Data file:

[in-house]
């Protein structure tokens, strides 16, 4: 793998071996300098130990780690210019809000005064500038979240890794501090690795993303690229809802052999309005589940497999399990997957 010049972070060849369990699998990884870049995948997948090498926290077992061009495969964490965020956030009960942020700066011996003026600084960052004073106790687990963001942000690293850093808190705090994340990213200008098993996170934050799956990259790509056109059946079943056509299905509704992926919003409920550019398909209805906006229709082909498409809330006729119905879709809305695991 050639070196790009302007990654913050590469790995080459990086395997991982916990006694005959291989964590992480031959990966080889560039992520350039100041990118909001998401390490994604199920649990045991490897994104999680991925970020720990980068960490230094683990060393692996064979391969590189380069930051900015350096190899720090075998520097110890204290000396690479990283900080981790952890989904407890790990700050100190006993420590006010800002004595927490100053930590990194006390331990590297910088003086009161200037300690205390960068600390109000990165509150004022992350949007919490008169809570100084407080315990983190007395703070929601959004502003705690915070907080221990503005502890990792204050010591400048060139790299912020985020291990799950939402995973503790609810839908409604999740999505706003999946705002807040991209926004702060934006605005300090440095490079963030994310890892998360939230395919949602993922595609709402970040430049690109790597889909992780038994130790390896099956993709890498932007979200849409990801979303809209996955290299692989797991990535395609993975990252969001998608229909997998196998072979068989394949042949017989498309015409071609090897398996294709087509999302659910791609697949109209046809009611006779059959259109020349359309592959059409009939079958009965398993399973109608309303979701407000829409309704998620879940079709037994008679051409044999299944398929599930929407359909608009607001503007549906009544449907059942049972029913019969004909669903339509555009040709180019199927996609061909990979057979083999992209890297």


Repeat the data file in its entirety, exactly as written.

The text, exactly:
[in-house]
């Protein structure tokens, strides 16, 4: 793998071996300098130990780690210019809000005064500038979240890794501090690795993303690229809802052999309005589940497999399990997957 010049972070060849369990699998990884870049995948997948090498926290077992061009495969964490965020956030009960942020700066011996003026600084960052004073106790687990963001942000690293850093808190705090994340990213200008098993996170934050799956990259790509056109059946079943056509299905509704992926919003409920550019398909209805906006229709082909498409809330006729119905879709809305695991 050639070196790009302007990654913050590469790995080459990086395997991982916990006694005959291989964590992480031959990966080889560039992520350039100041990118909001998401390490994604199920649990045991490897994104999680991925970020720990980068960490230094683990060393692996064979391969590189380069930051900015350096190899720090075998520097110890204290000396690479990283900080981790952890989904407890790990700050100190006993420590006010800002004595927490100053930590990194006390331990590297910088003086009161200037300690205390960068600390109000990165509150004022992350949007919490008169809570100084407080315990983190007395703070929601959004502003705690915070907080221990503005502890990792204050010591400048060139790299912020985020291990799950939402995973503790609810839908409604999740999505706003999946705002807040991209926004702060934006605005300090440095490079963030994310890892998360939230395919949602993922595609709402970040430049690109790597889909992780038994130790390896099956993709890498932007979200849409990801979303809209996955290299692989797991990535395609993975990252969001998608229909997998196998072979068989394949042949017989498309015409071609090897398996294709087509999302659910791609697949109209046809009611006779059959259109020349359309592959059409009939079958009965398993399973109608309303979701407000829409309704998620879940079709037994008679051409044999299944398929599930929407359909608009607001503007549906009544449907059942049972029913019969004909669903339509555009040709180019199927996609061909990979057979083999992209890297």